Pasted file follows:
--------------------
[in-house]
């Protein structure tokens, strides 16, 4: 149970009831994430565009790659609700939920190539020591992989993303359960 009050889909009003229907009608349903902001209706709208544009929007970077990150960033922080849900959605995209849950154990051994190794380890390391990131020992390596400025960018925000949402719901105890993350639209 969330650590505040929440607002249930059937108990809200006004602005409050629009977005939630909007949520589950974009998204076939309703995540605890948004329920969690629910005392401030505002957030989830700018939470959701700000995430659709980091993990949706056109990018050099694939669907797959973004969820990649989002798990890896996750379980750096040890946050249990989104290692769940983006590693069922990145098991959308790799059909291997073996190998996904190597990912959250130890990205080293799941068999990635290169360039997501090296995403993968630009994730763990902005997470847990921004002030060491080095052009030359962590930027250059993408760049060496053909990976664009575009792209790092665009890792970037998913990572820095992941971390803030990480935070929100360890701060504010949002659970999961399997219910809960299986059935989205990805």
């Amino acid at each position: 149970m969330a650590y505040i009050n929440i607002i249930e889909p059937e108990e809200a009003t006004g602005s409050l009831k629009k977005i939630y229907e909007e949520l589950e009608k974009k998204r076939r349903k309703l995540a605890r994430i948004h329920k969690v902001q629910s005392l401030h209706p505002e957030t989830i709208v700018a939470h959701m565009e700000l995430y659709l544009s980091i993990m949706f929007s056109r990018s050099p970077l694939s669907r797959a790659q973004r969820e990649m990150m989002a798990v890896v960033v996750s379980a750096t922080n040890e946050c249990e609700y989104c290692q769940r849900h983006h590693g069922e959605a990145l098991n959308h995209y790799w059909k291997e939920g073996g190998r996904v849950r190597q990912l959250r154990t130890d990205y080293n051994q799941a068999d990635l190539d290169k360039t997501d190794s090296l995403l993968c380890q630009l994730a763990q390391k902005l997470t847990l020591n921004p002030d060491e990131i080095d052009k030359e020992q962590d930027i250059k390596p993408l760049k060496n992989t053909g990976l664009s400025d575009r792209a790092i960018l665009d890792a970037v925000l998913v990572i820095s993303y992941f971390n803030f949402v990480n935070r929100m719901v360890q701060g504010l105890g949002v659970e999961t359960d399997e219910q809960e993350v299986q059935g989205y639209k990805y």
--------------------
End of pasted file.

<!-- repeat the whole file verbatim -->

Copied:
[in-house]
């Protein structure tokens, strides 16, 4: 149970009831994430565009790659609700939920190539020591992989993303359960 009050889909009003229907009608349903902001209706709208544009929007970077990150960033922080849900959605995209849950154990051994190794380890390391990131020992390596400025960018925000949402719901105890993350639209 969330650590505040929440607002249930059937108990809200006004602005409050629009977005939630909007949520589950974009998204076939309703995540605890948004329920969690629910005392401030505002957030989830700018939470959701700000995430659709980091993990949706056109990018050099694939669907797959973004969820990649989002798990890896996750379980750096040890946050249990989104290692769940983006590693069922990145098991959308790799059909291997073996190998996904190597990912959250130890990205080293799941068999990635290169360039997501090296995403993968630009994730763990902005997470847990921004002030060491080095052009030359962590930027250059993408760049060496053909990976664009575009792209790092665009890792970037998913990572820095992941971390803030990480935070929100360890701060504010949002659970999961399997219910809960299986059935989205990805």
């Amino acid at each position: 149970m969330a650590y505040i009050n929440i607002i249930e889909p059937e108990e809200a009003t006004g602005s409050l009831k629009k977005i939630y229907e909007e949520l589950e009608k974009k998204r076939r349903k309703l995540a605890r994430i948004h329920k969690v902001q629910s005392l401030h209706p505002e957030t989830i709208v700018a939470h959701m565009e700000l995430y659709l544009s980091i993990m949706f929007s056109r990018s050099p970077l694939s669907r797959a790659q973004r969820e990649m990150m989002a798990v890896v960033v996750s379980a750096t922080n040890e946050c249990e609700y989104c290692q769940r849900h983006h590693g069922e959605a990145l098991n959308h995209y790799w059909k291997e939920g073996g190998r996904v849950r190597q990912l959250r154990t130890d990205y080293n051994q799941a068999d990635l190539d290169k360039t997501d190794s090296l995403l993968c380890q630009l994730a763990q390391k902005l997470t847990l020591n921004p002030d060491e990131i080095d052009k030359e020992q962590d930027i250059k390596p993408l760049k060496n992989t053909g990976l664009s400025d575009r792209a790092i960018l665009d890792a970037v925000l998913v990572i820095s993303y992941f971390n803030f949402v990480n935070r929100m719901v360890q701060g504010l105890g949002v659970e999961t359960d399997e219910q809960e993350v299986q059935g989205y639209k990805y």